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Herman Nootix in Louisiana

September 19, 2015

Herman: Pleased to meet you. Herman Nootix, Ph.D. Tenured professor of history, philosophy, and comparative religions at ACME Academy. Usually, I teach the other good guides, but now and then, I like to do some field work myself. Speaking of which, let’s have a look around.

The square is quiet now, but that’s not always the case. Every year, just before Lent, New Orleans becomes one huge party with crowds, costumes, parades, dancing, and lots and lots of eating. It’s called Mardi Gras, that’s French for Fat Tuesday. Since Lent is the season for fasting, the idea was to have your last bit of fun before six weeks of sacrifice. Ask anyone. People here know how to have fun.

This grand arched edifice is the Cabildo. The Spanish built it as the capitol building, back when Spain controlled this city in the late 1700’s. Nowadays, it’s a museum, showcasing the different cultures of the area, going all the way back to the original native American Indians. Intriguing stuff.

Here’s Saint Louis’ Cathedral, the oldest Catholic cathedral in the USA. The French and Spanish people who built New Orleans were nearly all Catholic, so that religion has very deep roots here. In fact, Louisiana is the only US state that’s divided into parishes, which means church districts, rather than counties. We’re in Orleans Parish right now in case anyone asks you.

We’re in Jackson Square, named for Old Hickory. Now that’s President Andrew Jackson. He first became famous here when he won the Battle of New Orleans in the War of 1812. His army was made up of white troops, two battalions of three black men, and even a hundred members of the Choctaw Indian tribe. Just like this town, Jackson’s army was a real cultural mix.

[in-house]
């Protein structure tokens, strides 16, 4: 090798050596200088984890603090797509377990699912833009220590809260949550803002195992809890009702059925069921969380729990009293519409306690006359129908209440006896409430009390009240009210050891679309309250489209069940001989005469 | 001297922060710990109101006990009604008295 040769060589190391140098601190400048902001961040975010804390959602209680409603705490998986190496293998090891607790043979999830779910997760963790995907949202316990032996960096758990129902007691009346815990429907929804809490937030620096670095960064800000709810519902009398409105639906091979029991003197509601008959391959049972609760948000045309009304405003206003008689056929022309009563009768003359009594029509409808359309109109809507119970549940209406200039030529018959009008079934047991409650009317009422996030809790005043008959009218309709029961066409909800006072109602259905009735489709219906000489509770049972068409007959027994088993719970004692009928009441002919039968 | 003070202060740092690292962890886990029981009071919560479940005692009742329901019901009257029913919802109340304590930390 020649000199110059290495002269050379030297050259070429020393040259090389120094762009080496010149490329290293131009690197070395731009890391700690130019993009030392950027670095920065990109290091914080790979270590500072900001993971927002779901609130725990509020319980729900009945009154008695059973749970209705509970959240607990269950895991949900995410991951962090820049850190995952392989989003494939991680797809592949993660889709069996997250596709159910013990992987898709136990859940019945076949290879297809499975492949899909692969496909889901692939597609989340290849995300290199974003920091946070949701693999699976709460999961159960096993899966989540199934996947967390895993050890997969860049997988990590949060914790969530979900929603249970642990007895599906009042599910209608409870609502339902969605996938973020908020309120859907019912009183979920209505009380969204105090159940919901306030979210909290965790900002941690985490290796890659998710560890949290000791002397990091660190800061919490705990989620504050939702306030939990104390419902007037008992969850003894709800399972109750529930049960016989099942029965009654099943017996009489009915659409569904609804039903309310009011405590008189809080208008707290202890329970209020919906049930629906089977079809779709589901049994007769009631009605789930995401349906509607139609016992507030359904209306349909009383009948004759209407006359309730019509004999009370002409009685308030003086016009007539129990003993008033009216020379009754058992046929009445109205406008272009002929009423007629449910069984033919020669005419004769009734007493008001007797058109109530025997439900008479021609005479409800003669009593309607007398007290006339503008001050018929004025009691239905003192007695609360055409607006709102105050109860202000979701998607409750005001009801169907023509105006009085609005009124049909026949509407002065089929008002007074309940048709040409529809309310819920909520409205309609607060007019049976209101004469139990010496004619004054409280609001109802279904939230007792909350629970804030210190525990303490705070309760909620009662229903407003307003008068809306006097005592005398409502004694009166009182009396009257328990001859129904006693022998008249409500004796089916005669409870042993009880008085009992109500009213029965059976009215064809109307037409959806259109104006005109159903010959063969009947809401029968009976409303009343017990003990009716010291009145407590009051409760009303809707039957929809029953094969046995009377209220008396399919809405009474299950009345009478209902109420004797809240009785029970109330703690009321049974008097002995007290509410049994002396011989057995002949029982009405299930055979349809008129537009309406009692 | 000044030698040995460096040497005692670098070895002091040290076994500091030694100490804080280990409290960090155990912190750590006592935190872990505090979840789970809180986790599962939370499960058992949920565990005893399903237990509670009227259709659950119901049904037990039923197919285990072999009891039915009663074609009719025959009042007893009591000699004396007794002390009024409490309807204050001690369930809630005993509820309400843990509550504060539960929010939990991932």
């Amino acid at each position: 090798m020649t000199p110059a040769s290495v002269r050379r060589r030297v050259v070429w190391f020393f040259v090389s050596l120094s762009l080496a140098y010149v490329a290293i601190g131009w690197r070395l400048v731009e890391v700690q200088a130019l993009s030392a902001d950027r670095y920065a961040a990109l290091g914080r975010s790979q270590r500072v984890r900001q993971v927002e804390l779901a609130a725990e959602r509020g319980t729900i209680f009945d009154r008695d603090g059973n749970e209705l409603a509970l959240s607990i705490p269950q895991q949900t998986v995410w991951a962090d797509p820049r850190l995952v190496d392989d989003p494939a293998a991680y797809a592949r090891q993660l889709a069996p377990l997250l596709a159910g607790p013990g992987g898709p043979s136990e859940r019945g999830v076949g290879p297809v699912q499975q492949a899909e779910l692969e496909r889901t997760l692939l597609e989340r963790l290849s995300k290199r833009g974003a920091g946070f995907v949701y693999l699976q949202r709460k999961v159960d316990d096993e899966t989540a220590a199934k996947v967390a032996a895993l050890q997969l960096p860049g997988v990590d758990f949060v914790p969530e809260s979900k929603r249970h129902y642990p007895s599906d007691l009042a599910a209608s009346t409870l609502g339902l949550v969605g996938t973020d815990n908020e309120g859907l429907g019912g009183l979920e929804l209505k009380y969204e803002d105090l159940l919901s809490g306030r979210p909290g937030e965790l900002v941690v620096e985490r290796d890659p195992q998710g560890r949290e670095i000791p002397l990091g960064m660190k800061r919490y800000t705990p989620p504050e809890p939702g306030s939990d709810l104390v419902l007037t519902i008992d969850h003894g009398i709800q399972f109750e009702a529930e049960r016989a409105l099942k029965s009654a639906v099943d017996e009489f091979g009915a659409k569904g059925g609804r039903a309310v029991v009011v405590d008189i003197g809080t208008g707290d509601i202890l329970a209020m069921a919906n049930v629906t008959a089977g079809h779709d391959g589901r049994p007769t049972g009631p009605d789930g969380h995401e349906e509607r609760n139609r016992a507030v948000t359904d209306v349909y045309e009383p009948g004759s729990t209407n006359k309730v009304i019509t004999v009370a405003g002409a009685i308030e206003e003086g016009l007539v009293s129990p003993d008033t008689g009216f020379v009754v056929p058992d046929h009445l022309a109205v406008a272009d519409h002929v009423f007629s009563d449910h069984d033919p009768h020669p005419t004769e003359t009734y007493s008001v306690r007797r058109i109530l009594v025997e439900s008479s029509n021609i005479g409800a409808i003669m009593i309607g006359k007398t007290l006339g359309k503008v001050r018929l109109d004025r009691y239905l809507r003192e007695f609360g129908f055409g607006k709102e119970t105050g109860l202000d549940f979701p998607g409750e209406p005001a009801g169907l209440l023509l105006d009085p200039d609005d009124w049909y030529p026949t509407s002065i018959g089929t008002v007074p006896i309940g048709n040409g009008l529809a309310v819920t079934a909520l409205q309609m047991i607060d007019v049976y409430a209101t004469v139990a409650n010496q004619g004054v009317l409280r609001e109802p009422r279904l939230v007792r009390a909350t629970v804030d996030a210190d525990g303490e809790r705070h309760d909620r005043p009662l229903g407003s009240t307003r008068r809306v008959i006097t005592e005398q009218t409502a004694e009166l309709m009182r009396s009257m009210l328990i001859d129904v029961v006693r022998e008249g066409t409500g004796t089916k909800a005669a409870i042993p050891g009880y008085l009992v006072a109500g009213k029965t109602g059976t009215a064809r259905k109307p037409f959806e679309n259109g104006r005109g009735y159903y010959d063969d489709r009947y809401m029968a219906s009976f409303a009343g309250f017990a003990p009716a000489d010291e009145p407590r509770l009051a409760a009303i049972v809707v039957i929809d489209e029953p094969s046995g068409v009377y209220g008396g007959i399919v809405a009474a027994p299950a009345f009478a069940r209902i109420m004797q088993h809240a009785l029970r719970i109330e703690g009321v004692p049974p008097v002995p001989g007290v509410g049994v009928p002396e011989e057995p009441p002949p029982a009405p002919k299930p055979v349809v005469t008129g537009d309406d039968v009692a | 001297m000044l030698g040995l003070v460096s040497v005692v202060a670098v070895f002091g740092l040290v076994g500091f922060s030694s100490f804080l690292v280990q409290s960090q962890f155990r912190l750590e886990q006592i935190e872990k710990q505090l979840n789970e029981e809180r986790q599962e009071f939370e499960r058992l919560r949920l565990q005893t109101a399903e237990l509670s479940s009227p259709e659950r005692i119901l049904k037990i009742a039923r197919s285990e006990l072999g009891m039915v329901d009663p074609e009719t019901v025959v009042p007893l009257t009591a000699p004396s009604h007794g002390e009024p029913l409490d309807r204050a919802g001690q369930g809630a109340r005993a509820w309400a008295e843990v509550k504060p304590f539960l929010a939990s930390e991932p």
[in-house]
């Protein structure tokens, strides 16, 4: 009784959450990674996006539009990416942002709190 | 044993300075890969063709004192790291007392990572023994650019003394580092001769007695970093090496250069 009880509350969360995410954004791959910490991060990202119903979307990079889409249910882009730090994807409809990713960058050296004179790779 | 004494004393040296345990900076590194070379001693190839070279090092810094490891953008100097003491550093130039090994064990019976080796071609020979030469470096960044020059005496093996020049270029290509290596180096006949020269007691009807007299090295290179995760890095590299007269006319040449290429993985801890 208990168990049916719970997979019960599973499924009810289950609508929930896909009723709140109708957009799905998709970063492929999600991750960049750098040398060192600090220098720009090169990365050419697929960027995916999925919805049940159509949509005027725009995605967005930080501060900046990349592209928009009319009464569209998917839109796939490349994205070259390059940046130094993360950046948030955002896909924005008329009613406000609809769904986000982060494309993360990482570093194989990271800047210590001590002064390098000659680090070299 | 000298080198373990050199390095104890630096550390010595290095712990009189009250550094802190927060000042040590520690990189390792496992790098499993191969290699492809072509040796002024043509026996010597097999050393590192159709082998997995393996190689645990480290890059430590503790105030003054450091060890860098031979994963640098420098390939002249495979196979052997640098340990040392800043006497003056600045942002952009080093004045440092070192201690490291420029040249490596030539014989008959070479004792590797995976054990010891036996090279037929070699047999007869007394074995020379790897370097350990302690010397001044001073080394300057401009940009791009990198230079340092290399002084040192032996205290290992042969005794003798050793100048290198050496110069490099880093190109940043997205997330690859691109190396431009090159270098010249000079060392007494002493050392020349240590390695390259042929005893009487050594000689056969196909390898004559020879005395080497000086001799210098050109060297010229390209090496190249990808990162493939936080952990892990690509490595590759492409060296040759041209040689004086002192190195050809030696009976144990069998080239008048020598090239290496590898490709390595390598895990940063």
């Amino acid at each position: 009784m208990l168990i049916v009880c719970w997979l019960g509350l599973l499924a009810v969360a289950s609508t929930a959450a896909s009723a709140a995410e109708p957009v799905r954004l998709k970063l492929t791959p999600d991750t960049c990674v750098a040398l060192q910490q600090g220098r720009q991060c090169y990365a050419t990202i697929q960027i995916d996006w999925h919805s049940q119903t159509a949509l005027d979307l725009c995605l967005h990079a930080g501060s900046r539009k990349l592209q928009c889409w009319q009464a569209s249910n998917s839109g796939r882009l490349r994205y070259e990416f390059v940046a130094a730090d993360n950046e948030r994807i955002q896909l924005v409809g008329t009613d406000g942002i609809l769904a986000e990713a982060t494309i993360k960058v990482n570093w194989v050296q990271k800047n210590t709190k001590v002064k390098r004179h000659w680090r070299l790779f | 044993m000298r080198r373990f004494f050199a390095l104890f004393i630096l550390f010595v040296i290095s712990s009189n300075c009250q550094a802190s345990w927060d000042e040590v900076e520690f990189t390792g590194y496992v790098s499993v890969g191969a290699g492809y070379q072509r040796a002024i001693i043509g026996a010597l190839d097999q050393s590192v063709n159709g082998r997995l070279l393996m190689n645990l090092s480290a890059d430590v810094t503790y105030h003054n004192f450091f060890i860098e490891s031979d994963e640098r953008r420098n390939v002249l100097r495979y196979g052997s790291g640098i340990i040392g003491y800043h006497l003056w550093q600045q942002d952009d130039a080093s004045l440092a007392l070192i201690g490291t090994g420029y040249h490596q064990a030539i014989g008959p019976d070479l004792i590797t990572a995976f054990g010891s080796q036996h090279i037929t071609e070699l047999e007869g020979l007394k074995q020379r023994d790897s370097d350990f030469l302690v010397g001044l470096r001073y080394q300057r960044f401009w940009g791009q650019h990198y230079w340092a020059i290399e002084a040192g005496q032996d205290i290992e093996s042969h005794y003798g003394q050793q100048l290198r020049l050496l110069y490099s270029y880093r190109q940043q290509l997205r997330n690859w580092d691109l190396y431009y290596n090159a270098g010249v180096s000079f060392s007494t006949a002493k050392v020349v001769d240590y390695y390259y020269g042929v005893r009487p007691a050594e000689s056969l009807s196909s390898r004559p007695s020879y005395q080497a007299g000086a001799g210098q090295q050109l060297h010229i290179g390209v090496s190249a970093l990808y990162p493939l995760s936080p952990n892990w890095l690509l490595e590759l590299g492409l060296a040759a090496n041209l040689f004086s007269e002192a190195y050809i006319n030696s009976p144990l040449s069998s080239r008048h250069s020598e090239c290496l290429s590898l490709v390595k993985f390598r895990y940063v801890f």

Here are the Pontalba Apartments, a fine example of this town’s unique architectural style. You’ll find multi-story decorative wrought iron balconies like this all over New Orleans. They’re quite practical. In a hot rainy town, you’ll want a breezy outdoor space with a dry roof overhead. It’s a sensible style with a magical look.

New Orleans is not a typical American city. Many of the oldest US cities were founded by a single country, like England. But New Orleans has a much more complex origin. It was a French settlement, then it was run by the Spanish, and later the US bought it as part of the Louisiana Purchase. Now mix in immigrants from Africa, Italy, Ireland, and everyone else, you get a very spicy town.

Goodbye then. It’s been a pleasure.

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